Craftsman Finds Niche Bringing Back Antique Furniture

— Peter Gedrys has a steady hand and exhales carefully over his shoulder when applying gold leaf. The slightest puff of air would crease the gossamer sheets. Who would believe that this tall, lanky silver-haired craftsman, with his attention to perfection, was once a construction diver building undersea piers and bulkheads?

Gedrys, 61, shows his 10 fingers noting how lucky he is to still have them after his last job. These days, his hands coax a lustrous glow from a carved wooden chair. Inspecting his work, he says, “If you can see my hand, I haven’t succeeded. You shouldn’t even know I was there.”

Gedrys calls his business Architectural Finishes. Although he restores both antique and reproduction furniture, he is especially sought out by antique dealers. A regular contributor to Fine Woodworking Magazine, his projects range from the lavish furnishings of New York’s Renaissance revival Morgan Library to refinishing high-end kitchens.

His specialty is decorative or faux finishing imitating some other wood or even marble. He describes this ancient art, which reached its zenith during the Italian Renaissance, as a form of conjuring. Showing a sample of prized tiger maple, with its characteristic flame pattern, Gedrys says the effect was actually produced with a brush. “Things aren’t always what they seem,” he says with a grin.

Gedrys’ latest project is a set of French Baroque furniture for the lobby of an old movie palace — the Lowes Kings Theater on Flatbush Avenue in Brooklyn, which is undergoing a $70-million renovation. This lavish 3,676 seat moviehouse, designed by the noted firm of Rapp and Rapp, was one of Lowes’ so-called “Wonder Palaces,” combining Vaudeville acts with first-run movies. Dolores Del Rio was special guest for the opening in the fall of 1929, on the eve of the Great Depression.

After closing in 1977, the Kings Theater deteriorated for decades. Restoration began last year and work is expected to be completed in 2015.

“Movie theaters were destinations [in the 1920s],” says Gedrys, who also lives in East Haddam. “Everything was done to perfection.”

Gedrys points to a massive pair of carved chairs that looks like thrones with exquisite craftsmanship. “I thought they may have been German, but some friends who are knowledgeable about these things see a Russian influence,” he said.

For Gedrys the jewel of the collection is a Louis XV side table. “That’s the belle of the ball,” he exclaims, noting the carved scroll or wave pattern along the apron, in the business called a “Vitruvian wave.” Gedrys knows waves. He was once a surfer.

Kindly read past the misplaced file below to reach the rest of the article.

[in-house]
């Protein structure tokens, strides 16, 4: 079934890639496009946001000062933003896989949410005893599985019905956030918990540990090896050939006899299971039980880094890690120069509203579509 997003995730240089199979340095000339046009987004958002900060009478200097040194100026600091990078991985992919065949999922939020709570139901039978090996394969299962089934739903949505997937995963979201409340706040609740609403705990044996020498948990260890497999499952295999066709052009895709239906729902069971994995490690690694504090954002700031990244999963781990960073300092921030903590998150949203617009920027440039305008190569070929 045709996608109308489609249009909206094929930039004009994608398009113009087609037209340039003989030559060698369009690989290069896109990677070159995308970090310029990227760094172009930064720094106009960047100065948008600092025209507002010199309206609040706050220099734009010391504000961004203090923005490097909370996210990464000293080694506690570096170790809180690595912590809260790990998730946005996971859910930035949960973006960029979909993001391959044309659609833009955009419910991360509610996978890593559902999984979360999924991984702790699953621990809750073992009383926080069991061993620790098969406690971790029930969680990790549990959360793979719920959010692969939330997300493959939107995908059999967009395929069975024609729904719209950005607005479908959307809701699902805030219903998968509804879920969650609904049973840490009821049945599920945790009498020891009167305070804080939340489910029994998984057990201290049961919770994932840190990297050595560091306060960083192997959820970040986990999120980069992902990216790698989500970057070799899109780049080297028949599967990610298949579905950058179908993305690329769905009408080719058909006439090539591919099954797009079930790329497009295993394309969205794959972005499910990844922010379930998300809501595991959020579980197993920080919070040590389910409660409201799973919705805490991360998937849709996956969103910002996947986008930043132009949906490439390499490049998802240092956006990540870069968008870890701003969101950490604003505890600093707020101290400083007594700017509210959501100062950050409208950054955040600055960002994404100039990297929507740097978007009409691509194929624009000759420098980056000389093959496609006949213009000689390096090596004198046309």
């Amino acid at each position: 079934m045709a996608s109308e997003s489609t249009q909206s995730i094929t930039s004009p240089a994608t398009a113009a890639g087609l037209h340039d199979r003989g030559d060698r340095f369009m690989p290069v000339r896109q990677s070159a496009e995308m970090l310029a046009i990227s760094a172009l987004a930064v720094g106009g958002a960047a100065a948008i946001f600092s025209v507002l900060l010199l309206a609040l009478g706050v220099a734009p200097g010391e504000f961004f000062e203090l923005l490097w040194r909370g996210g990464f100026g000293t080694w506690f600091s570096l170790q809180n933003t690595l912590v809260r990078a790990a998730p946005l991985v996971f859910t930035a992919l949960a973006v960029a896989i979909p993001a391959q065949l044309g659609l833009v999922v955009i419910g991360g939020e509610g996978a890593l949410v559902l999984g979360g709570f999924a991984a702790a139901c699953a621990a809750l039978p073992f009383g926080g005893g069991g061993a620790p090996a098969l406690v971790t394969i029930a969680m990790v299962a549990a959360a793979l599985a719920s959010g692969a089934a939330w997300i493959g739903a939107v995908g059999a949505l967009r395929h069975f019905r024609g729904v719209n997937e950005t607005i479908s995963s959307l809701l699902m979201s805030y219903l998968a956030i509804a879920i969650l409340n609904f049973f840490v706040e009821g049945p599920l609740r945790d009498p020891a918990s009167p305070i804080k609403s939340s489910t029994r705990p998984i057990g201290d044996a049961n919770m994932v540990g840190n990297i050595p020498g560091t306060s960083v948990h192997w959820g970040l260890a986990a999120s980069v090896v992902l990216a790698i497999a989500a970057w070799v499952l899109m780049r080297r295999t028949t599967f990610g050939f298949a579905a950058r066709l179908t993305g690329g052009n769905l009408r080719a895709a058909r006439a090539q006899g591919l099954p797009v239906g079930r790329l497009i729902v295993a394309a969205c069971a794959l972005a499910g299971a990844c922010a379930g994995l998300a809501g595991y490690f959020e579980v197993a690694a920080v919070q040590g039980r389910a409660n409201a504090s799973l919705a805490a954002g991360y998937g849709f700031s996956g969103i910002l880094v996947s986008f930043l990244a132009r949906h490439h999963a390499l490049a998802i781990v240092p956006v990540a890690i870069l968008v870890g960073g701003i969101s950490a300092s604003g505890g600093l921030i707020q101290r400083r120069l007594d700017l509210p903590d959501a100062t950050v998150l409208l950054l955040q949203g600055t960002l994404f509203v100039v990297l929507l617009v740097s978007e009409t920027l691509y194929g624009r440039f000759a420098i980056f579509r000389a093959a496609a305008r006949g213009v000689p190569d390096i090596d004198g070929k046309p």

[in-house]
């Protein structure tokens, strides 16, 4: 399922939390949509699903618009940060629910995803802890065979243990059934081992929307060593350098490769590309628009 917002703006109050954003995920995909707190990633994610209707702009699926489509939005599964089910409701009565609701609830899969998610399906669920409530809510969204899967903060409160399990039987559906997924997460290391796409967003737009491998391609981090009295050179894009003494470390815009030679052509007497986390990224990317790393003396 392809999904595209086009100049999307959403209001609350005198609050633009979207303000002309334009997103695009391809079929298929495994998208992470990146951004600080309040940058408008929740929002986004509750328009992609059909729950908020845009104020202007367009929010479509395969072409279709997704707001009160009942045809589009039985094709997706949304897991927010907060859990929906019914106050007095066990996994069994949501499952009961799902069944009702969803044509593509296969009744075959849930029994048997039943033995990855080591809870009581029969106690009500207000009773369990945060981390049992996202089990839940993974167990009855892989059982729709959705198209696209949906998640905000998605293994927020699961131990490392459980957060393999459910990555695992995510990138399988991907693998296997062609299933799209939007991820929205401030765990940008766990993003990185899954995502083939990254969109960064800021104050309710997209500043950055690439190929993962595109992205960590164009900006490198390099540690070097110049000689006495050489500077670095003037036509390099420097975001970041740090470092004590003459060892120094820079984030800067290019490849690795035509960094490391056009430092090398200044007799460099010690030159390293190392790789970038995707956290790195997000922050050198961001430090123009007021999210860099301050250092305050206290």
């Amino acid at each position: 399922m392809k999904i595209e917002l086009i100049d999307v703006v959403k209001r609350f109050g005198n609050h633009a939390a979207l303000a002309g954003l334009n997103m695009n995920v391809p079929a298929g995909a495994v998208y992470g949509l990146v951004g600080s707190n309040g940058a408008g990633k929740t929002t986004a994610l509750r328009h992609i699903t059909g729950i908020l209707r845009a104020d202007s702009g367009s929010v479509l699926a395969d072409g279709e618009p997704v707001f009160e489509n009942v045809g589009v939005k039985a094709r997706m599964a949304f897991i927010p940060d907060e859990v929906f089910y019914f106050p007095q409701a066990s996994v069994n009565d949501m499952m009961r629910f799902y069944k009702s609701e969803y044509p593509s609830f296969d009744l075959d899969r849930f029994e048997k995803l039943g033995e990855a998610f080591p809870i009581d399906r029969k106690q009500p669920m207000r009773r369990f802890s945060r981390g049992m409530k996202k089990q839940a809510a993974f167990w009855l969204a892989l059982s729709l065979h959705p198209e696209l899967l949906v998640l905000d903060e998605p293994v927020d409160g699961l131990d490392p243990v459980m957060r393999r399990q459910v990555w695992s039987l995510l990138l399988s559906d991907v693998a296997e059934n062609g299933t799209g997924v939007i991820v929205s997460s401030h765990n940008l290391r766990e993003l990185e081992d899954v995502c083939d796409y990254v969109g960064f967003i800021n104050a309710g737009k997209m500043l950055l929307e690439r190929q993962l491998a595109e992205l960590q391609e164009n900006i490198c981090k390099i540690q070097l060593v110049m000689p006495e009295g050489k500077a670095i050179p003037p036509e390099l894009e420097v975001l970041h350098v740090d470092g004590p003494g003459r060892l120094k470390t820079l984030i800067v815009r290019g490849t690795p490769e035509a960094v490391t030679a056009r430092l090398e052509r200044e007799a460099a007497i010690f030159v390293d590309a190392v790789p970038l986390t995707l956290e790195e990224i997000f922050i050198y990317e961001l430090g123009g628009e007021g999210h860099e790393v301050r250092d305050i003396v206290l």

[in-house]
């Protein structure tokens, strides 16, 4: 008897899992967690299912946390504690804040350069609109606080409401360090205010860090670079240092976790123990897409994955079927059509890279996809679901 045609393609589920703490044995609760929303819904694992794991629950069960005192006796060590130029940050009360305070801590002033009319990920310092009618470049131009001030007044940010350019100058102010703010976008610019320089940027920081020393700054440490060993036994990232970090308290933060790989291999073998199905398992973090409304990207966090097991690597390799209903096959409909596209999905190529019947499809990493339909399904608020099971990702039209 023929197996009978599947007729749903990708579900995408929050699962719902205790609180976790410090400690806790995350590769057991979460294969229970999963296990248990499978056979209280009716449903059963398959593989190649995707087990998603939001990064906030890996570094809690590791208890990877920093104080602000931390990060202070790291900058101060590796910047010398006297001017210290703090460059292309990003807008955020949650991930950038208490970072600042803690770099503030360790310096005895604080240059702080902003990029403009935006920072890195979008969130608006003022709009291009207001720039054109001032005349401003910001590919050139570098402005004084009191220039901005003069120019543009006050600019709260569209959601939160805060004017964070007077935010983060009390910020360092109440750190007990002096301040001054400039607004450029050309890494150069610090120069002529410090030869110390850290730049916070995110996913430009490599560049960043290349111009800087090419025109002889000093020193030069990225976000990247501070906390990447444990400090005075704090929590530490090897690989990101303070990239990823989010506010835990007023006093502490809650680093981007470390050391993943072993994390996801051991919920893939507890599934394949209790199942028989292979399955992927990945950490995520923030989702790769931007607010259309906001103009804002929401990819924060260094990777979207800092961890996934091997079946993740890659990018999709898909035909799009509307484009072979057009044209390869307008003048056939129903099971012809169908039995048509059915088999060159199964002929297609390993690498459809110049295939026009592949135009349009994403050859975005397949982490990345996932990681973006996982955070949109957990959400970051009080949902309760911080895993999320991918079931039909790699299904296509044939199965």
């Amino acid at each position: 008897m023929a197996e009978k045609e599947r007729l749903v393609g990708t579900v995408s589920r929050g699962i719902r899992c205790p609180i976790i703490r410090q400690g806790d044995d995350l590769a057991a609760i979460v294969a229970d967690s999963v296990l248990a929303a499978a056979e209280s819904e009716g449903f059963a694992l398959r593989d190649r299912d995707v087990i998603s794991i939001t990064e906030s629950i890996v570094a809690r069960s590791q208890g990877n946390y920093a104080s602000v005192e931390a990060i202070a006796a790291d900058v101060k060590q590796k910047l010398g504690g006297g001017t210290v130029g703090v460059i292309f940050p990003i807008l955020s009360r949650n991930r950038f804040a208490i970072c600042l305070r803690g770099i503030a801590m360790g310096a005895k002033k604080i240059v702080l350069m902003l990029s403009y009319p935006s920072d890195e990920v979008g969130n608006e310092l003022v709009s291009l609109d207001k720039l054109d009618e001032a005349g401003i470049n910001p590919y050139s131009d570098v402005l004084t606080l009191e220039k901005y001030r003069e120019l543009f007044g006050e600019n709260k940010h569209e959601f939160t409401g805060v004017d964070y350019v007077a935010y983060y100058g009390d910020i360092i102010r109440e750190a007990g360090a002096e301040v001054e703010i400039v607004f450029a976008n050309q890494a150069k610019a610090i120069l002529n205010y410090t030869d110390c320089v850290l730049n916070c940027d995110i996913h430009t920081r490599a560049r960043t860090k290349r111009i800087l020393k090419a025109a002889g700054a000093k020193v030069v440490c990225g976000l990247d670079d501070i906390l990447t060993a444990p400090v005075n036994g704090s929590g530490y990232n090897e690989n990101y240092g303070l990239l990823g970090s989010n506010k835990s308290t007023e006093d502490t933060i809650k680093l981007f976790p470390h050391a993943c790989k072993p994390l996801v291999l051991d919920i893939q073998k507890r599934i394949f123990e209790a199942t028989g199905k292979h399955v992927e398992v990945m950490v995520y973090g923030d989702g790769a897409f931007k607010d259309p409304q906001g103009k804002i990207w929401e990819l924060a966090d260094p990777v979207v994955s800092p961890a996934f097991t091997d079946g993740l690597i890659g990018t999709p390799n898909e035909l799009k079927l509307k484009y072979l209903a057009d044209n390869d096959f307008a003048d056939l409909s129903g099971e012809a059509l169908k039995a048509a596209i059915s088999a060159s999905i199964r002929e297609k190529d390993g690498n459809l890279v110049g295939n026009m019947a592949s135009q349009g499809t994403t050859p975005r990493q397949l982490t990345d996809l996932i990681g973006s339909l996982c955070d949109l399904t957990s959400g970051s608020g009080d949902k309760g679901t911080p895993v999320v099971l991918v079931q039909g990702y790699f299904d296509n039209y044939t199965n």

In those years his favorite surfing spot was Matunuck, R.I., south of Kingston, because the waves “always break to the right” and thus were easier to ride for his style of leading with his right foot.

Surfing is all about waiting for the right wave. Gedrys dreamed of becoming a marine biologist but his rough and ready personality wasn’t suited for the classroom. He trained to become a diver and for a decade worked rebuilding piers and bulkheads in New Haven and Bridgeport harbors. Then a construction slump led to a stretch of unemployment, and Gedrys took on a number of odd jobs. One was stripping old furniture for an antique dealer. Gedrys found himself in that work.

“I stripped dozens of roll top desks – they were in, in the 1980s,” he says. “I remember my first one; my boss couldn’t believe I did it so fast.”

Because restorers jealously guard their secrets, much of Gedrys’ knowledge has come from books. He devours texts on varnishes and shellacs the way others go through crime novels. Shellacs are a favorite topic. In talks on the subject, he loves revealing to his audience that the sticky substance is a secretion of the female lac bug, Kerria lacca, and commonly used as a coating on vitamin pills and candies. “We’ve all eaten shellac,” he says.

In his workshop in a restored barn, European classical music filters through the airy space. Gedrys is seated before a carved Baroque-style chair, from the theater group, showing the stress of the years. “How much is it going to cost? That’s the first question clients always want to know,” he says.

“I’m not being coy, but I can’t always give them an answer right away. You know what the gold on this chair is? Radiator paint! That was not a knowing hand. But I could bring this lady back. A little make-up in the right places might do it. I’m not sure. I have to let the pieces talk to me for a while. They’ll tell me what to do.”

For more of Peter Gedrys’ work log on to: